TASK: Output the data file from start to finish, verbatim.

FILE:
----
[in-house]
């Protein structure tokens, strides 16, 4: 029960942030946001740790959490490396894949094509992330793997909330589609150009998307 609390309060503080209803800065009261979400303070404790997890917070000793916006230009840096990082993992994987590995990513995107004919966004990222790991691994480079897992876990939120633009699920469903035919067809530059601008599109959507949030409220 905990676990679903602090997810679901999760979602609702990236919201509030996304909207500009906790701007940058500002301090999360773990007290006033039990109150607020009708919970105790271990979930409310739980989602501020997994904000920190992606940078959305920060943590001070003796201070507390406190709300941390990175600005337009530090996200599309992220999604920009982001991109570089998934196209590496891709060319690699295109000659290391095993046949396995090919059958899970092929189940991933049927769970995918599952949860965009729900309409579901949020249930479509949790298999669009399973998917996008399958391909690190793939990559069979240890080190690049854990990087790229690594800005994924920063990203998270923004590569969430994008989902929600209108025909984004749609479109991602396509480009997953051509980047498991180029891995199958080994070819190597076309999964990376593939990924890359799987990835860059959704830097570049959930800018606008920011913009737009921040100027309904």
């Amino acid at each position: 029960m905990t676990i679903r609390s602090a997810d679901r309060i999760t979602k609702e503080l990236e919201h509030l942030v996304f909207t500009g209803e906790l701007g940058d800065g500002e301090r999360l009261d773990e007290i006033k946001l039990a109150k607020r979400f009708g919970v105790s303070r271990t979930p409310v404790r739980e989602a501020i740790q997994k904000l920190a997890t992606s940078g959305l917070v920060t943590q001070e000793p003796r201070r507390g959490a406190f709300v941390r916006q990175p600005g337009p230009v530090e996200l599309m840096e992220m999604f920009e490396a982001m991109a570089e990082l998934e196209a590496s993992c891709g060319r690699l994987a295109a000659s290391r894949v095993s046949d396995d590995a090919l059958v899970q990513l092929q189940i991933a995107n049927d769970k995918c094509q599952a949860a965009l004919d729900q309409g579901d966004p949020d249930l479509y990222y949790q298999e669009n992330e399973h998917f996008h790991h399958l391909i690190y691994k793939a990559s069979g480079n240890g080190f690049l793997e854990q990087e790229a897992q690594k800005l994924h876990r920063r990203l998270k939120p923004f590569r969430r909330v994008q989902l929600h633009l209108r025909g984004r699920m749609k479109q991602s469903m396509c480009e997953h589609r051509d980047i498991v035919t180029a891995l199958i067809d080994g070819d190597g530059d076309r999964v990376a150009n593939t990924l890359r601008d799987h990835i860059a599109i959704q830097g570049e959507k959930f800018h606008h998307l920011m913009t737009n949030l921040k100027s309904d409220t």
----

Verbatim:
[in-house]
């Protein structure tokens, strides 16, 4: 029960942030946001740790959490490396894949094509992330793997909330589609150009998307 609390309060503080209803800065009261979400303070404790997890917070000793916006230009840096990082993992994987590995990513995107004919966004990222790991691994480079897992876990939120633009699920469903035919067809530059601008599109959507949030409220 905990676990679903602090997810679901999760979602609702990236919201509030996304909207500009906790701007940058500002301090999360773990007290006033039990109150607020009708919970105790271990979930409310739980989602501020997994904000920190992606940078959305920060943590001070003796201070507390406190709300941390990175600005337009530090996200599309992220999604920009982001991109570089998934196209590496891709060319690699295109000659290391095993046949396995090919059958899970092929189940991933049927769970995918599952949860965009729900309409579901949020249930479509949790298999669009399973998917996008399958391909690190793939990559069979240890080190690049854990990087790229690594800005994924920063990203998270923004590569969430994008989902929600209108025909984004749609479109991602396509480009997953051509980047498991180029891995199958080994070819190597076309999964990376593939990924890359799987990835860059959704830097570049959930800018606008920011913009737009921040100027309904």
């Amino acid at each position: 029960m905990t676990i679903r609390s602090a997810d679901r309060i999760t979602k609702e503080l990236e919201h509030l942030v996304f909207t500009g209803e906790l701007g940058d800065g500002e301090r999360l009261d773990e007290i006033k946001l039990a109150k607020r979400f009708g919970v105790s303070r271990t979930p409310v404790r739980e989602a501020i740790q997994k904000l920190a997890t992606s940078g959305l917070v920060t943590q001070e000793p003796r201070r507390g959490a406190f709300v941390r916006q990175p600005g337009p230009v530090e996200l599309m840096e992220m999604f920009e490396a982001m991109a570089e990082l998934e196209a590496s993992c891709g060319r690699l994987a295109a000659s290391r894949v095993s046949d396995d590995a090919l059958v899970q990513l092929q189940i991933a995107n049927d769970k995918c094509q599952a949860a965009l004919d729900q309409g579901d966004p949020d249930l479509y990222y949790q298999e669009n992330e399973h998917f996008h790991h399958l391909i690190y691994k793939a990559s069979g480079n240890g080190f690049l793997e854990q990087e790229a897992q690594k800005l994924h876990r920063r990203l998270k939120p923004f590569r969430r909330v994008q989902l929600h633009l209108r025909g984004r699920m749609k479109q991602s469903m396509c480009e997953h589609r051509d980047i498991v035919t180029a891995l199958i067809d080994g070819d190597g530059d076309r999964v990376a150009n593939t990924l890359r601008d799987h990835i860059a599109i959704q830097g570049e959507k959930f800018h606008h998307l920011m913009t737009n949030l921040k100027s309904d409220t």